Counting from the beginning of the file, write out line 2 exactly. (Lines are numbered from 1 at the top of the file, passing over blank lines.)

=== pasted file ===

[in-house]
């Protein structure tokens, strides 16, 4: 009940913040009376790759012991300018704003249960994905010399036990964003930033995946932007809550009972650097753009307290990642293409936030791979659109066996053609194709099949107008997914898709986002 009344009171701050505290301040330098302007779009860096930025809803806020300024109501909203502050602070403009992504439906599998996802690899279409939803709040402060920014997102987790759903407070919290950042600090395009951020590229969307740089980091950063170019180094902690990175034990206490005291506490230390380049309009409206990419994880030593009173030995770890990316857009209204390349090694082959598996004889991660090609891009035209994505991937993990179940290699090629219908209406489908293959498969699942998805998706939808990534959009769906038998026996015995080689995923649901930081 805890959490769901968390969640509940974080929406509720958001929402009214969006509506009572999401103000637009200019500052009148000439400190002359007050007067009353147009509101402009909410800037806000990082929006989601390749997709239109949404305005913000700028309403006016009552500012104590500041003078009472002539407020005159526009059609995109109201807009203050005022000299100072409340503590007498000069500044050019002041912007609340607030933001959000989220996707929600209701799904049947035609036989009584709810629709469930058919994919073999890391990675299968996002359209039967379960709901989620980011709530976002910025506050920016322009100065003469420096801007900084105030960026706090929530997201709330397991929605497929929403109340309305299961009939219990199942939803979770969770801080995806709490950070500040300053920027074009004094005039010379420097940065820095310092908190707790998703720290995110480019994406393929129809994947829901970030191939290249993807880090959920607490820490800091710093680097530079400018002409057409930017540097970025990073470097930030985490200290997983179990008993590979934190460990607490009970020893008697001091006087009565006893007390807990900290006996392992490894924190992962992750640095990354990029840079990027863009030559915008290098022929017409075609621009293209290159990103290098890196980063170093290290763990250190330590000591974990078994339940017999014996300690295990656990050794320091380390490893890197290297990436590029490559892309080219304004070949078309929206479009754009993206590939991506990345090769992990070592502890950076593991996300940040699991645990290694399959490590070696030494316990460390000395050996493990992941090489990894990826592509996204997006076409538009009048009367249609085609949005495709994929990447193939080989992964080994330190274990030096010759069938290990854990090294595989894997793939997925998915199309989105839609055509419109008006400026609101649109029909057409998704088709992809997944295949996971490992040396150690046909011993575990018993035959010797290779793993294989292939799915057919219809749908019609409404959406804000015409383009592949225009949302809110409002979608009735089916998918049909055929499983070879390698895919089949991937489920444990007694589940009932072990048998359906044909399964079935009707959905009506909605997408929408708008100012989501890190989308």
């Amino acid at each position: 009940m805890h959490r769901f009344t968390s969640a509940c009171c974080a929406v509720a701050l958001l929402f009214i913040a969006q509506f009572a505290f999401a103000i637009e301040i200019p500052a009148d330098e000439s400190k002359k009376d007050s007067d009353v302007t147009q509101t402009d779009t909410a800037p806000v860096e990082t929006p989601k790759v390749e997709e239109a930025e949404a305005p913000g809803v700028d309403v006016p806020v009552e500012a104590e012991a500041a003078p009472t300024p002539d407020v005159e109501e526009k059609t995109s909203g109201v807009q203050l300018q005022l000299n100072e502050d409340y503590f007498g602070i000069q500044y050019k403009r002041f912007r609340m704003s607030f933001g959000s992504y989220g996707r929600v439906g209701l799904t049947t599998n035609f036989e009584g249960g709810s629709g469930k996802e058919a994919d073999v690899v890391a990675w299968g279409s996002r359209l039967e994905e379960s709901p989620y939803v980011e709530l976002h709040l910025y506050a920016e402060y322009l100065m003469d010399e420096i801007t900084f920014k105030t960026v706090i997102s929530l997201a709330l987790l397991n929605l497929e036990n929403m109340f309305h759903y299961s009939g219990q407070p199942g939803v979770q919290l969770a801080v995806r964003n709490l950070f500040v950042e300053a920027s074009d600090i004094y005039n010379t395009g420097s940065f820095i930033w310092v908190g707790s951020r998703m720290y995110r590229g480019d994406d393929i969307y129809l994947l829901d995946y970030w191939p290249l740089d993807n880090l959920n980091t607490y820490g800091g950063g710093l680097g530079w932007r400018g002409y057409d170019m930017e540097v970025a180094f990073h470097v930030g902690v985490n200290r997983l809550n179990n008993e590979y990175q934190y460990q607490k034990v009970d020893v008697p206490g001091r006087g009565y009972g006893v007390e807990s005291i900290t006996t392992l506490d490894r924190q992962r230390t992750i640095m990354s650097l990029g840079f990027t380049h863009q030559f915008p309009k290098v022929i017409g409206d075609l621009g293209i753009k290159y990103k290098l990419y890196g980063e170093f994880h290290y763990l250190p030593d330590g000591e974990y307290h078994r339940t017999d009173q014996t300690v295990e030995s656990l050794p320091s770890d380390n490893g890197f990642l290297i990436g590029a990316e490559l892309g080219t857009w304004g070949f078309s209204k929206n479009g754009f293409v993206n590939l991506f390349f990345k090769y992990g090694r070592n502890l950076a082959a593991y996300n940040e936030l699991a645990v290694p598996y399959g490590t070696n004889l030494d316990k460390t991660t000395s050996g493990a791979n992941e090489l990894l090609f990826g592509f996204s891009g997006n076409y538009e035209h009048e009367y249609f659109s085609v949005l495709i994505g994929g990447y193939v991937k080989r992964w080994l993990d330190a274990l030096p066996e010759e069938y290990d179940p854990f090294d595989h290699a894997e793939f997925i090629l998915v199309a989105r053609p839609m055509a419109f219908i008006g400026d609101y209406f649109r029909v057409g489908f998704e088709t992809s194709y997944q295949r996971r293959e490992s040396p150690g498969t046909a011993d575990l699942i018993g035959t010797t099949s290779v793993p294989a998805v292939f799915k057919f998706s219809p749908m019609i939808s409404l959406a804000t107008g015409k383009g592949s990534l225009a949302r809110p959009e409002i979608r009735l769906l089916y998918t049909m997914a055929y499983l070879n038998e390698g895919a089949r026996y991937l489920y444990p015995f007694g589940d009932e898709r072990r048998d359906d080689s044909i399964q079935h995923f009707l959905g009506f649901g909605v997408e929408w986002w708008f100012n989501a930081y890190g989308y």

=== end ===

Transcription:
């Protein structure tokens, strides 16, 4: 009940913040009376790759012991300018704003249960994905010399036990964003930033995946932007809550009972650097753009307290990642293409936030791979659109066996053609194709099949107008997914898709986002 009344009171701050505290301040330098302007779009860096930025809803806020300024109501909203502050602070403009992504439906599998996802690899279409939803709040402060920014997102987790759903407070919290950042600090395009951020590229969307740089980091950063170019180094902690990175034990206490005291506490230390380049309009409206990419994880030593009173030995770890990316857009209204390349090694082959598996004889991660090609891009035209994505991937993990179940290699090629219908209406489908293959498969699942998805998706939808990534959009769906038998026996015995080689995923649901930081 805890959490769901968390969640509940974080929406509720958001929402009214969006509506009572999401103000637009200019500052009148000439400190002359007050007067009353147009509101402009909410800037806000990082929006989601390749997709239109949404305005913000700028309403006016009552500012104590500041003078009472002539407020005159526009059609995109109201807009203050005022000299100072409340503590007498000069500044050019002041912007609340607030933001959000989220996707929600209701799904049947035609036989009584709810629709469930058919994919073999890391990675299968996002359209039967379960709901989620980011709530976002910025506050920016322009100065003469420096801007900084105030960026706090929530997201709330397991929605497929929403109340309305299961009939219990199942939803979770969770801080995806709490950070500040300053920027074009004094005039010379420097940065820095310092908190707790998703720290995110480019994406393929129809994947829901970030191939290249993807880090959920607490820490800091710093680097530079400018002409057409930017540097970025990073470097930030985490200290997983179990008993590979934190460990607490009970020893008697001091006087009565006893007390807990900290006996392992490894924190992962992750640095990354990029840079990027863009030559915008290098022929017409075609621009293209290159990103290098890196980063170093290290763990250190330590000591974990078994339940017999014996300690295990656990050794320091380390490893890197290297990436590029490559892309080219304004070949078309929206479009754009993206590939991506990345090769992990070592502890950076593991996300940040699991645990290694399959490590070696030494316990460390000395050996493990992941090489990894990826592509996204997006076409538009009048009367249609085609949005495709994929990447193939080989992964080994330190274990030096010759069938290990854990090294595989894997793939997925998915199309989105839609055509419109008006400026609101649109029909057409998704088709992809997944295949996971490992040396150690046909011993575990018993035959010797290779793993294989292939799915057919219809749908019609409404959406804000015409383009592949225009949302809110409002979608009735089916998918049909055929499983070879390698895919089949991937489920444990007694589940009932072990048998359906044909399964079935009707959905009506909605997408929408708008100012989501890190989308």